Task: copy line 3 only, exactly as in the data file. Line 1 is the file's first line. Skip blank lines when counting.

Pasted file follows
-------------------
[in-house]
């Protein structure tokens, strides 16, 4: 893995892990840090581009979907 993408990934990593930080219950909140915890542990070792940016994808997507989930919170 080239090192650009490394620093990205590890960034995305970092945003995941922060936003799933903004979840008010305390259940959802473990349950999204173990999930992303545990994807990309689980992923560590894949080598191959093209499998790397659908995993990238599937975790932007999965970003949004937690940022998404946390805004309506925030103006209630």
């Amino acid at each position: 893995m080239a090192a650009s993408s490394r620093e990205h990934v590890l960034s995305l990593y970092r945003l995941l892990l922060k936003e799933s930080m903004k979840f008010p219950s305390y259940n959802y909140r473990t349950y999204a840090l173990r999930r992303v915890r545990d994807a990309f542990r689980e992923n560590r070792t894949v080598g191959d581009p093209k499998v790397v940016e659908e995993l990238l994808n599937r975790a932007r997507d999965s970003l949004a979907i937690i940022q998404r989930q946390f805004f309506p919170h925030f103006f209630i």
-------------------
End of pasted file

């Amino acid at each position: 893995m080239a090192a650009s993408s490394r620093e990205h990934v590890l960034s995305l990593y970092r945003l995941l892990l922060k936003e799933s930080m903004k979840f008010p219950s305390y259940n959802y909140r473990t349950y999204a840090l173990r999930r992303v915890r545990d994807a990309f542990r689980e992923n560590r070792t894949v080598g191959d581009p093209k499998v790397v940016e659908e995993l990238l994808n599937r975790a932007r997507d999965s970003l949004a979907i937690i940022q998404r989930q946390f805004f309506p919170h925030f103006f209630i």